Business Analysis and Recommendations for Reforming and Boosting EPS Investments

, News Serbia Energy

Fiscal Council of the Republic of Serbia


According to the Fiscal Council’s analysis, the Electric Power Industry of Serbia has to take a turn in its business operations and launch a new major investment cycle. By the 1990s, Serbia had a well-established power system, and EPS had excess generation capacity over the country’s electricity needs. This made it possible to meet the growth of domestic consumption in the last thirty years without any problems, although not even enough was invested in the entire period to preserve existing generation capacities.

However, such business operations are no longer sustainable – in the last few years, domestic electricity demand has reached EPS generation capacity, and is expected to significantly exceed it in the next 5-10 years. Therefore, it is necessary for EPS to secure new capacity in the medium term.

Serbia should begin to prepare a long-term strategy for the development of its energy sector. In the coming decades, tectonic changes are expected in this sector. This primarily refers to the abandonment of coal as a major resource for electricity generation. Domestic coal reserves are limited and the question is whether sufficient quantities of good quality coal (which has already declined) can be provided.

On the other hand, the European Union poses serious barriers to the use of coal in electricity generation, which would also apply to Serbia in the event of full membership.

The biggest problem would be the introduction of carbon dioxide taxes: EPS would have to pay at least EUR 500 million a year in current emissions and prices per tonne of emissions, which would make its generation unprofitable.

The main problem with EPS is underinvestment, which has led to a decline in generation for several years and EPS is the largest environmental polluter in Serbia.

In the last five years, electricity generation has been falling and in 2018 it was about 3,000 GWh (8%) lower than in 2013. Behind this are systemic problems that do not provide sufficient coal for electricity generation. In addition, frequent generation delays have already slowed down the country’s economic growth on several occasions.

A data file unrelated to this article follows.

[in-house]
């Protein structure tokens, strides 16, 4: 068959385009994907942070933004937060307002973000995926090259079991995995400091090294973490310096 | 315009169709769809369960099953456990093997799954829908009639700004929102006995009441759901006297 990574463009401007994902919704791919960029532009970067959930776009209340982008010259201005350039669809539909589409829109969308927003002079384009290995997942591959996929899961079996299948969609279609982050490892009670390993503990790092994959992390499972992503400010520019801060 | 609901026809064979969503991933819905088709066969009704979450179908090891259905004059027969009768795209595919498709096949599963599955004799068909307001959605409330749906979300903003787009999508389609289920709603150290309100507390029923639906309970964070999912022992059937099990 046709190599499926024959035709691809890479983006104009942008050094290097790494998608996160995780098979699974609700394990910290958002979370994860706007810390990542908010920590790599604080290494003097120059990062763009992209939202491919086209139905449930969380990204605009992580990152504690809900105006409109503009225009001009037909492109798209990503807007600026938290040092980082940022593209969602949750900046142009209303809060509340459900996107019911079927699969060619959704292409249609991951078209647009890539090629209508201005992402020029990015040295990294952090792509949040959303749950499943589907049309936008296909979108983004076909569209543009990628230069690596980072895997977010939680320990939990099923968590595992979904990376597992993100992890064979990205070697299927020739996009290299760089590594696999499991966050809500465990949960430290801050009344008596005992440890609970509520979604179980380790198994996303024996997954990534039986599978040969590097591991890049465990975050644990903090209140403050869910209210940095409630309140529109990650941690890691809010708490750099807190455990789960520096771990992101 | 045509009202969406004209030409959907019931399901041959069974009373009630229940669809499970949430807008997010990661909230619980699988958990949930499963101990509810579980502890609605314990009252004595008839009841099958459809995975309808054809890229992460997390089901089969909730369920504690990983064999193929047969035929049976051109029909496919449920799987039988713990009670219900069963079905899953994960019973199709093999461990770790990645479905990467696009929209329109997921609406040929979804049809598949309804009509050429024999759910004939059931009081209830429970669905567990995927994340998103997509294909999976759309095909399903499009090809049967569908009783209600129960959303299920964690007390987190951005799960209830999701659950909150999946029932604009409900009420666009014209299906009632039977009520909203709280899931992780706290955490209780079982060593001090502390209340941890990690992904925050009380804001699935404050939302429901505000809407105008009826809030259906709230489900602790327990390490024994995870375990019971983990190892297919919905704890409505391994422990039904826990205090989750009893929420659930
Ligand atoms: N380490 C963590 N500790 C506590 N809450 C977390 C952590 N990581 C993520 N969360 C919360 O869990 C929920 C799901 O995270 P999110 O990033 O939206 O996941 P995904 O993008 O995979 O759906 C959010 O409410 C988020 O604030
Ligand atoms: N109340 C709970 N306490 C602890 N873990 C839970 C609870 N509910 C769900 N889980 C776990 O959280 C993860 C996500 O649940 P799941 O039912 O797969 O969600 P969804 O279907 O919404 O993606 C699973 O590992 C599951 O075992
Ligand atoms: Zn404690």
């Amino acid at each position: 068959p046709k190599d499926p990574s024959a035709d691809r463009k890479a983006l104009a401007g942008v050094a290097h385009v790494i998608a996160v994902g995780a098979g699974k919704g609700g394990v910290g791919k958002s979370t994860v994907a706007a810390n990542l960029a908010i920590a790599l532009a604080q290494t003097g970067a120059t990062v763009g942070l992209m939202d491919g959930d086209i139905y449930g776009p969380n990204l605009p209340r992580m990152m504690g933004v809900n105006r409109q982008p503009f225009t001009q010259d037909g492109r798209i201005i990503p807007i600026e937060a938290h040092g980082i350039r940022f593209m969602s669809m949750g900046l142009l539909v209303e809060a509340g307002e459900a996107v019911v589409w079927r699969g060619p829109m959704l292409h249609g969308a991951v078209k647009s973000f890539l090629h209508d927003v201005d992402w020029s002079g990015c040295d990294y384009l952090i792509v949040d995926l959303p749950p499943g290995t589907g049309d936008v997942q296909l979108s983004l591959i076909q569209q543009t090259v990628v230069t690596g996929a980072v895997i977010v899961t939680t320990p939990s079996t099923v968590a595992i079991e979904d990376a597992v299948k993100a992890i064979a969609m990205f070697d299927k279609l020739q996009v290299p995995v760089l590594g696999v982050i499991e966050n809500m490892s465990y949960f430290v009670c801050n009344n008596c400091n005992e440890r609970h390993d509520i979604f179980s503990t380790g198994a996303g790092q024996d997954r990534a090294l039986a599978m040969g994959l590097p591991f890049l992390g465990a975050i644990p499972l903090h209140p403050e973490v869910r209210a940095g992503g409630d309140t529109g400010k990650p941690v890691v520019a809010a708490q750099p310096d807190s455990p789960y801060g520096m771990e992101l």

Problems with EPS generation in the first half of 2017 knocked down GDP growth rates by 0.2-0.3 percentage points in the first half of 2017, with a negative impact on economic growth repeated in the second half of 2018.

Another consequence of EPS’ poor investment policy is that no plant currently meets all national and EU environmental regulations, making EPS individually the largest environmental polluter in Serbia and one of the largest air polluters in Europe – its thermal power plants top the list of plants with the largest emissions of pollutants. For example, in 2016, EPS emitted more sulphur dioxide than all lignite-fired thermal power plants in the EU combined, although its generation is ten times smaller.

EPS has committed to meeting the EU’s requirements for pollution from thermal power plants by 2027.

The bulk of EPS’ investment in reducing air pollution over the past ten years has been focused on building and upgrading electrostatic precipitators to reduce dust emissions. Solid results have been achieved in this field and their concentration in flue gas in 2018 at most plants was below or very close to the 50 mg/Nm3 emission limit value (ELV).

The biggest problem is the high concentrations of sulphur dioxide, which, according to 2018 data, in Kostolac TPP were on average ten times higher than ELV (which is 400 mg/Nm3), in TENT approximately five times, and in Kolubara TPP about three times. In 2018, none of EPS’ thermal power plants had a fully functional desulphurisation plant.